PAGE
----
Ali Bakran, a rebel commander who assisted in the search, said in an interview that when he confronted Mr. Qassab and Mr. Ajouj with the GPS map, “Azzo and Shukri both acknowledged having the NBC reporters.”

Several rebels and others with detailed knowledge of the episode said that the safe release of NBC’s team was staged after consultation with rebel leaders when it became clear that holding them might imperil the rebel efforts to court Western support.

Abu Hassan, a local medic who is close to the rebel movement, and who was involved in seeking the team’s release, said that when the kidnappers realized that all the other rebels in the area were working to get the captives out, they decided to create a ruse to free them and blame the kidnapping on the Assad regime. “It was there that the play was completed,” he said, speaking of the section of road Mr. Engel and the team were freed on.

Thaer al-Sheib, another local man connected with the rebel movement who sought the NBC team, said that on the day of the release “we heard some random shots for less than a minute coming from the direction of the farm.” He said that Abu Ayman, the rebel commander credited with freeing the team, is related by marriage to Mr. Ajouj, and that he staged the rescue.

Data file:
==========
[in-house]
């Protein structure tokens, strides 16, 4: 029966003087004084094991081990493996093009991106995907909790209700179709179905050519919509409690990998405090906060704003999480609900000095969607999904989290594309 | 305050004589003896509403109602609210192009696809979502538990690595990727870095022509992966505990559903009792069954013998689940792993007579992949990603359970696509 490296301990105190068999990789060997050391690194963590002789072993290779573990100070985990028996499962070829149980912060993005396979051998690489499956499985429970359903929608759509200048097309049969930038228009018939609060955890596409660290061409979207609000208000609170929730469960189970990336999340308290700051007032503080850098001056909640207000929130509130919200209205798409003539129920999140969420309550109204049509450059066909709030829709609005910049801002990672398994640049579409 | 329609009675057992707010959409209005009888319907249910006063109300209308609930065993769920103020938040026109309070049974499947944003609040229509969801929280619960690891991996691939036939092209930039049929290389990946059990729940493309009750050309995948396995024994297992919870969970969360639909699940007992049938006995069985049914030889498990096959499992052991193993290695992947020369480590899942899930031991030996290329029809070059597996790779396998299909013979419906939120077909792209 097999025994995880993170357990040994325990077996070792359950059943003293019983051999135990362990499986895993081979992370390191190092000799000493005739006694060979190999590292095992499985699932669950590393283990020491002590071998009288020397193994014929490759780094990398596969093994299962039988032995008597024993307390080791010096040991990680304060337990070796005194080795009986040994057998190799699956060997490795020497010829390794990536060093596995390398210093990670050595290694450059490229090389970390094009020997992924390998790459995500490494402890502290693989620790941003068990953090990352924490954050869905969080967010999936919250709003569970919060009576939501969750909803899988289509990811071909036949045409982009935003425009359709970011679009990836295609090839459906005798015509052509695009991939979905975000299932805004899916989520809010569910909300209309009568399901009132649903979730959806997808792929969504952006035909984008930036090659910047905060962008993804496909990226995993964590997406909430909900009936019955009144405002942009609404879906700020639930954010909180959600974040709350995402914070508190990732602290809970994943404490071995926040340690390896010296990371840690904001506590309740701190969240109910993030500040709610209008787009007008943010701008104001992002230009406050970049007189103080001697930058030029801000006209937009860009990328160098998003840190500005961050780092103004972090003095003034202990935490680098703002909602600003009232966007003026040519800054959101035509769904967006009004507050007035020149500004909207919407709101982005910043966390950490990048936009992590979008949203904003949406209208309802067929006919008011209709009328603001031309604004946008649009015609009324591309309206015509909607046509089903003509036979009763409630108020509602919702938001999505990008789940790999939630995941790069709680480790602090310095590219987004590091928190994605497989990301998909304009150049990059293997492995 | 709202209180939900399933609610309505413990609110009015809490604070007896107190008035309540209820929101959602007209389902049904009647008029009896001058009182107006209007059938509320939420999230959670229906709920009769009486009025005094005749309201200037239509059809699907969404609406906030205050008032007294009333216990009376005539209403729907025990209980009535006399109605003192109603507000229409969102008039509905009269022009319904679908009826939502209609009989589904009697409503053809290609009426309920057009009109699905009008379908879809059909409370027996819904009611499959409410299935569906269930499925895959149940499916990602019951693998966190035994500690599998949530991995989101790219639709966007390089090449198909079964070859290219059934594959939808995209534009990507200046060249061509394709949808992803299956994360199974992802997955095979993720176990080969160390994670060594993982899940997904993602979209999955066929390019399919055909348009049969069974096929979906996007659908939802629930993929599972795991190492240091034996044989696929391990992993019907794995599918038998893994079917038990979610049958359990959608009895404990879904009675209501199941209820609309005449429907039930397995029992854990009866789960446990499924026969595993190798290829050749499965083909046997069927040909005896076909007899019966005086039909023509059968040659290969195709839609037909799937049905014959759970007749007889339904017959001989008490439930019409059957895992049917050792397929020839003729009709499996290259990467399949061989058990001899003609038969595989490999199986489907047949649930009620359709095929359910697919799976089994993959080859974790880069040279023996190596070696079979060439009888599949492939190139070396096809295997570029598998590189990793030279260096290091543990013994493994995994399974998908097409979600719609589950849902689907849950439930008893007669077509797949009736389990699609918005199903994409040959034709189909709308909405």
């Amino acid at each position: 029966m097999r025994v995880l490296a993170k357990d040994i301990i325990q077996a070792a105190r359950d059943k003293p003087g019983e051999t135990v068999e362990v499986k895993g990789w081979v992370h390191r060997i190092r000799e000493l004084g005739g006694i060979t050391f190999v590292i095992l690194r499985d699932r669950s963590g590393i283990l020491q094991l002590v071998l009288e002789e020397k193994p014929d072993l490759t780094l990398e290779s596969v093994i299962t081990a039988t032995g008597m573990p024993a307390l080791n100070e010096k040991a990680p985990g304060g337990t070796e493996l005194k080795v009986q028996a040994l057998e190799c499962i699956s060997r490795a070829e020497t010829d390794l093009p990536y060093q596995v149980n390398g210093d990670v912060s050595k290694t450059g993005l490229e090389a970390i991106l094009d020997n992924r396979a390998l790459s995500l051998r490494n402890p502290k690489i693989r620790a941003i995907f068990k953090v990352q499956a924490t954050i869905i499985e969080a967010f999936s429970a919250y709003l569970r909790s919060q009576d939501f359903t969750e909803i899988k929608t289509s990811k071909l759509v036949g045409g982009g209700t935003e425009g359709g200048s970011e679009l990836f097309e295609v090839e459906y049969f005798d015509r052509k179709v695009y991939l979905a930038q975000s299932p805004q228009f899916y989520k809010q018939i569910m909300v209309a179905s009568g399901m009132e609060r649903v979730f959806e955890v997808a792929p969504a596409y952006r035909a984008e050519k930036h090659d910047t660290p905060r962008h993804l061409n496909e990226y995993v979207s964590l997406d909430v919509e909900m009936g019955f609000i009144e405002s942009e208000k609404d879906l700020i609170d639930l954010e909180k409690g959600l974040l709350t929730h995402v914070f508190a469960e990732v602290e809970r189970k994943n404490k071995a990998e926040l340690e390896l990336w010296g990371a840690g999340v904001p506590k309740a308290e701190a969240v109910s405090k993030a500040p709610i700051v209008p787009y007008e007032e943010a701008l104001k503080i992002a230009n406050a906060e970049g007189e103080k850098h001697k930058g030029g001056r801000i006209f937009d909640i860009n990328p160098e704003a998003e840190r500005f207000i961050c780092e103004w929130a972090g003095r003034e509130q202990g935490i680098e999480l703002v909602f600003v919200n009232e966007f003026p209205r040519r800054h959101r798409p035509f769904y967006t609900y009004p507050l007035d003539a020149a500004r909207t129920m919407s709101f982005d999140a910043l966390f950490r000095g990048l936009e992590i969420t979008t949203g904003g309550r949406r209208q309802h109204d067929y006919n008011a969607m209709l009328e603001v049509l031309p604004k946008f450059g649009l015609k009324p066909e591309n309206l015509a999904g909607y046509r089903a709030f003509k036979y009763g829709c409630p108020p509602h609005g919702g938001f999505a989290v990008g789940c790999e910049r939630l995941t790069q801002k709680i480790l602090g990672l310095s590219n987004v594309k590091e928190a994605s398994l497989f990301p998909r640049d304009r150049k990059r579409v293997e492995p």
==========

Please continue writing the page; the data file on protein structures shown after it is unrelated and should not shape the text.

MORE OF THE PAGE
Mr. Engel, in his statement, said he did not have a “definitive account of what happened that night.” He acknowledged the group that freed him had ties to his captors, but said he had received conflicting information.

“We managed to reach a man, who, according to both Syrian and U.S. intelligence sources, was one of Abu Ayman’s main fund-raisers,” he wrote. “He insists that Abu Ayman’s men shot and killed two of our kidnappers.”

Mr. Engel said the kidnapping “became a sensitive issue” for Mr. Ayman. “Abu Ayman and his superiors were hoping to persuade the U.S. to provide arms to them,” he wrote. “Having American journalists taken on what was known to be his turf could block that possibility.”

In his Vanity Fair article, Mr. Engel described one of his captors lying dead. In his statement Wednesday, he acknowledged that he did not see bodies during the rescue.

He said that one of his producers, Aziz Akyavas, climbed out of the van through the driver-side door, stepping over a body. “I climbed out of the passenger-side door,” he wrote.